Al Hazari visited with WBIR-TV Channel 10 to preview a part of his annual ‘Magic of Chemistry’ show.
UT researchers have identified a set of bacterial genes that may help them find ways to lessen the severity of the disease malaria. Their findings could also aid the research of fellow scientists working in malaria-stricken regions around the world.
Al Hazari, retired director of labs and lecturer in chemistry, will host the Magic of Chemistry show at 7 p.m. on Tuesday, October 18 in Room 555 of Dabney-Buehler Hall. He will introduce children and adults to the wonders of chemistry through a series of exciting and often explosive demonstrations.
Chemistry professor Janice Musfeldt has received a $1.6 million grant from the National Science Foundation to further the field of advanced materials.
A graduate student in the Department of Chemistry has designed the cover art for a recent issue of a well-known industry journal.
UT patents have helped improve everything from rechargeable batteries to the taste of dairy products. For example, UT–Oak Ridge National Laboratory Governor’s Chair for Global Nuclear Security Howard Hall, Nuclear Engineering Professor Steven Skutnik, and nuclear engineering student Michael Willis developed and patented a mobile device that can successfully detect sources of nuclear radiation. Take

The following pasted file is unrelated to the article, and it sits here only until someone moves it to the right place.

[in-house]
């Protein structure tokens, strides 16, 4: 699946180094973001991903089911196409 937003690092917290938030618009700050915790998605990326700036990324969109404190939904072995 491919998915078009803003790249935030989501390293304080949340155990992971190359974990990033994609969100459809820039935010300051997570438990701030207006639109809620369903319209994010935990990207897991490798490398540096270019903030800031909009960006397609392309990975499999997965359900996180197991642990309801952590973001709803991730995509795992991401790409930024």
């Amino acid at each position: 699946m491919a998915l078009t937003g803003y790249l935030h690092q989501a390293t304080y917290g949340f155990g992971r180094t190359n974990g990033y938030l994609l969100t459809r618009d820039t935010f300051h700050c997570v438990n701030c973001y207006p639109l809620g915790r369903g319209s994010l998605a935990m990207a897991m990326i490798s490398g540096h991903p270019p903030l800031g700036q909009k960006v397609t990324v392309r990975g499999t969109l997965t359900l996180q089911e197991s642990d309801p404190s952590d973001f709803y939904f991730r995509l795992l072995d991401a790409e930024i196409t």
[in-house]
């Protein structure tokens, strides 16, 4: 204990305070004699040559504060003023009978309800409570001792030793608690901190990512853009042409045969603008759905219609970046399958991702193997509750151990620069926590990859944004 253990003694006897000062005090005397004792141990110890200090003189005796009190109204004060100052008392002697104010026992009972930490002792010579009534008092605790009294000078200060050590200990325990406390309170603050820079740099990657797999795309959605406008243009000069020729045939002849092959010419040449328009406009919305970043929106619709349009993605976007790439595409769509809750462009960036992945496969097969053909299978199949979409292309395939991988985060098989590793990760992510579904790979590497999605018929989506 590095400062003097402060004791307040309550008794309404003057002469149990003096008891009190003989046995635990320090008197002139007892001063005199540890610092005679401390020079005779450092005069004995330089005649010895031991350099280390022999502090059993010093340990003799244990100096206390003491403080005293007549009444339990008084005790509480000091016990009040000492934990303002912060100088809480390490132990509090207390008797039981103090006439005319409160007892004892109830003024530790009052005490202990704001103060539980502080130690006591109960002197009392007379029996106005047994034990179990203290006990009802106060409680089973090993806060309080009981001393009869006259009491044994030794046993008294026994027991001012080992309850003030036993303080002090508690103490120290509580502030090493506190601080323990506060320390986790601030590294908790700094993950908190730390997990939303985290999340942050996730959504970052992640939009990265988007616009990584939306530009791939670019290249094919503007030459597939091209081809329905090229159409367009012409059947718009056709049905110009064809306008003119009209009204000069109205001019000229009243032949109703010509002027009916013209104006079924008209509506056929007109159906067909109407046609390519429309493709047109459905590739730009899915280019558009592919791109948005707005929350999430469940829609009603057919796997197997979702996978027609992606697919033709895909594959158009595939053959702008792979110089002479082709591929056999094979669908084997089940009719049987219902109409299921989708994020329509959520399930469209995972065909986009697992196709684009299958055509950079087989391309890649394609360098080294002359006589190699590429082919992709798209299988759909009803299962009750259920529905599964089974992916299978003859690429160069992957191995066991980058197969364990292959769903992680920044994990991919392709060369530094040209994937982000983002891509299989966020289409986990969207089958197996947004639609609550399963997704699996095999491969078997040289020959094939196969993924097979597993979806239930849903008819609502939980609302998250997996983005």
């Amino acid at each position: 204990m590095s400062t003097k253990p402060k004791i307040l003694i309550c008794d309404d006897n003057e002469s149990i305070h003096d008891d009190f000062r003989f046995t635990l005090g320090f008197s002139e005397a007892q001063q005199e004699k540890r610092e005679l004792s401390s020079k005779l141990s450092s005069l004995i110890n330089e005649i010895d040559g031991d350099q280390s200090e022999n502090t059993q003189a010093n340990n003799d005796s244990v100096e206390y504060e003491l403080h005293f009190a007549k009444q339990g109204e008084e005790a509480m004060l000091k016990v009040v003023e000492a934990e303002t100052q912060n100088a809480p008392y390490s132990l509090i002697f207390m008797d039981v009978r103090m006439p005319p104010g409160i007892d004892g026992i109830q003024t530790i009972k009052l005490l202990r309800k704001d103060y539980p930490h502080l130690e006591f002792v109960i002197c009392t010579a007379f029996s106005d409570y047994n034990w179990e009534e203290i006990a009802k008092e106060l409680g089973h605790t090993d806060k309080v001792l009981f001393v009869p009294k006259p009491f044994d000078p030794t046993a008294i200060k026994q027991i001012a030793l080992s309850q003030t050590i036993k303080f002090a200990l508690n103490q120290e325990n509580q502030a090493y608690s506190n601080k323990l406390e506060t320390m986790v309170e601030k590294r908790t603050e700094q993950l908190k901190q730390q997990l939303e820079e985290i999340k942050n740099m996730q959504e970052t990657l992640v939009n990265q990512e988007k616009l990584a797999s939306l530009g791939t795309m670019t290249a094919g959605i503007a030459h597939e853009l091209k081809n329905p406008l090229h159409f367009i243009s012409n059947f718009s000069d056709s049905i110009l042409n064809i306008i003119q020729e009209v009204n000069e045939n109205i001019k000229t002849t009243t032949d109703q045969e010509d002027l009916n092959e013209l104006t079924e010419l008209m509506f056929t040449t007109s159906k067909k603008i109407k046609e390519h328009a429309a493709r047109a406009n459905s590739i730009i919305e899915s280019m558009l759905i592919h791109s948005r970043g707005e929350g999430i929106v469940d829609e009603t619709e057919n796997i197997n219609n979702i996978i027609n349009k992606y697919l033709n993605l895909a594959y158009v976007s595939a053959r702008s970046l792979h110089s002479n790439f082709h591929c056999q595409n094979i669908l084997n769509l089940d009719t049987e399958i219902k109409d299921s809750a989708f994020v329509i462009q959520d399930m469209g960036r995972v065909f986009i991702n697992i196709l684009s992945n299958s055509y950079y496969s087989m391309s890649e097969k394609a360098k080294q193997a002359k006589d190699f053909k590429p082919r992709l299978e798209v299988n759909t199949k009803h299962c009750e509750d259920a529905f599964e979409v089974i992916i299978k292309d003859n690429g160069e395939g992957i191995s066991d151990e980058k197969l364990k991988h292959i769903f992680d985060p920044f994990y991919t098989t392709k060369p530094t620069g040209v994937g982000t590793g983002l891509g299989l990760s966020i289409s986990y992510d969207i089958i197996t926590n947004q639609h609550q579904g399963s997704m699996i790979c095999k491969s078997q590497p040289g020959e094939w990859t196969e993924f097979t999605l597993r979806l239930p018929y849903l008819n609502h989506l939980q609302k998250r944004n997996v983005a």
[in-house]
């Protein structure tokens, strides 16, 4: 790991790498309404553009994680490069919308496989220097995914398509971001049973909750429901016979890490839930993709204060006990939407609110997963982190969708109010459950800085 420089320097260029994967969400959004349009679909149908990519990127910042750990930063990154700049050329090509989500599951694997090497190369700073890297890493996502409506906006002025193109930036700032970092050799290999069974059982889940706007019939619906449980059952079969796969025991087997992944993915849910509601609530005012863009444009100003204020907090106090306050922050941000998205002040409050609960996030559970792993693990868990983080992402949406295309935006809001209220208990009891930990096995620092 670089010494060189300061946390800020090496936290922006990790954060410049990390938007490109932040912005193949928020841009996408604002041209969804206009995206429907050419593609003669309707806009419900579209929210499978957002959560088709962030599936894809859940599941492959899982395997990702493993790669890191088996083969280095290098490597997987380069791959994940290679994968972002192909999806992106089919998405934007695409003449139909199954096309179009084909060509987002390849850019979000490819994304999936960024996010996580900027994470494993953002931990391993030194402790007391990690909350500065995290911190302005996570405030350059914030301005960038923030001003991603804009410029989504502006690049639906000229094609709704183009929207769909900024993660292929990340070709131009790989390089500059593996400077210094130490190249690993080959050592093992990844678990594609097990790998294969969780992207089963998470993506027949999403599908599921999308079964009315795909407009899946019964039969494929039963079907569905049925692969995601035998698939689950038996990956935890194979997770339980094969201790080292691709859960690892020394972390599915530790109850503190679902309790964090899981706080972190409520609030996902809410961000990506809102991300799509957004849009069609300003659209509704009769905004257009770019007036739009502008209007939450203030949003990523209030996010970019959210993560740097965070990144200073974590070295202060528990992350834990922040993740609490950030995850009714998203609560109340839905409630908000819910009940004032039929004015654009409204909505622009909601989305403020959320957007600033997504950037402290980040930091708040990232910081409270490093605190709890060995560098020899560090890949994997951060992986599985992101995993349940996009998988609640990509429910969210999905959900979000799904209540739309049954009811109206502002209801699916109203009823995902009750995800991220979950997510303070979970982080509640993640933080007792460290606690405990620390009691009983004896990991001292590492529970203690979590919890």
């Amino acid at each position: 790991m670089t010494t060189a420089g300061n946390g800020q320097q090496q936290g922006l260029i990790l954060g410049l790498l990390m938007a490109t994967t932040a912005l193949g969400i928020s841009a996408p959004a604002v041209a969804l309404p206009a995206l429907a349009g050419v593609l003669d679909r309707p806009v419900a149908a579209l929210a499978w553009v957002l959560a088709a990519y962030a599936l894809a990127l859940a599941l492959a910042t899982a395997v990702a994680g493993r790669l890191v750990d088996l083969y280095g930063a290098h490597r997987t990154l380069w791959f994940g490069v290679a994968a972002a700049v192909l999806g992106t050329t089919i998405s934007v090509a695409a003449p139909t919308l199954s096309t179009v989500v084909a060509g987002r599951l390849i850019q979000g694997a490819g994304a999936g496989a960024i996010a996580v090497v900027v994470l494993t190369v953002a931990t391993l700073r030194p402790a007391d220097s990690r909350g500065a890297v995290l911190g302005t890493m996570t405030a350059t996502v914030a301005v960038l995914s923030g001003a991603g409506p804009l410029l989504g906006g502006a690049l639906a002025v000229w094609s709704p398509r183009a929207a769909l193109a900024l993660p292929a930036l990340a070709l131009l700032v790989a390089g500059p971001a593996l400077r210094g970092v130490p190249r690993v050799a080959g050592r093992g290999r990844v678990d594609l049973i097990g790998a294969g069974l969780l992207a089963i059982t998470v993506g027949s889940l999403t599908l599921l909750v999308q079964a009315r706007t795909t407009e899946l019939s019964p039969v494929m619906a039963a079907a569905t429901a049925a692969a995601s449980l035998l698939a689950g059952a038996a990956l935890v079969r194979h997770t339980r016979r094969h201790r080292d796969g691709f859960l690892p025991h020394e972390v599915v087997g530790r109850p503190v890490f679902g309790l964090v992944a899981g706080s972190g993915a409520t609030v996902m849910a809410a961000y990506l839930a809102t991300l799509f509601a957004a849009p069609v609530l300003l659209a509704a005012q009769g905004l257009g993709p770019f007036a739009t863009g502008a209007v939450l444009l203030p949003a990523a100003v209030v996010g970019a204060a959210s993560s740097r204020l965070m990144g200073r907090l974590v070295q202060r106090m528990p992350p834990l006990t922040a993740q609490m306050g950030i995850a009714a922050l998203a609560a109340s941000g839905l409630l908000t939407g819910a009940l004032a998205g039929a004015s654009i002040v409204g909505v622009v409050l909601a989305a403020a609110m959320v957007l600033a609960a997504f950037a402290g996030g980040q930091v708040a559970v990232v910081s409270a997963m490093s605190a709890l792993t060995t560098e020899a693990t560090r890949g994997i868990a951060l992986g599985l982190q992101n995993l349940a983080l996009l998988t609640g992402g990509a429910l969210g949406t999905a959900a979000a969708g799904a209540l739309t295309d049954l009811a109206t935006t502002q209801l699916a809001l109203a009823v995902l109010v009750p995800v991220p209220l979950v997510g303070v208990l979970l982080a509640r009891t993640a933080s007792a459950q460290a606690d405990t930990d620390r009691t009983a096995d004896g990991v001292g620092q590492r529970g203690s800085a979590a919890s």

George Kabalka, a chemistry professor whose research has helped in the advancement of imaging techniques used in the medical field, will retire from UT after a forty-six-year career.
International media outlets feature UT malaria study.
Microorganisms in the gut could play a role in reducing the severity of malaria, according to a new study co-authored by UT researchers.
Sheng Dai, a professor of chemistry with a joint appointment at Oak Ridge National Laboratory, has been named to a list of the most highly cited researchers in the world.
The College of Arts and Sciences celebrated outstanding faculty with awards in diversity leadership, advising, teaching, research, academic outreach, and service on December 1 at the annual Faculty Awards Ceremony held at the Holiday Inn-Downtown.
R&D Magazine has recognized a low-cost chemical sensor invented by a UT chemistry professor in partnership with the Y-12 National Security Complex as a top technology product in the marketplace.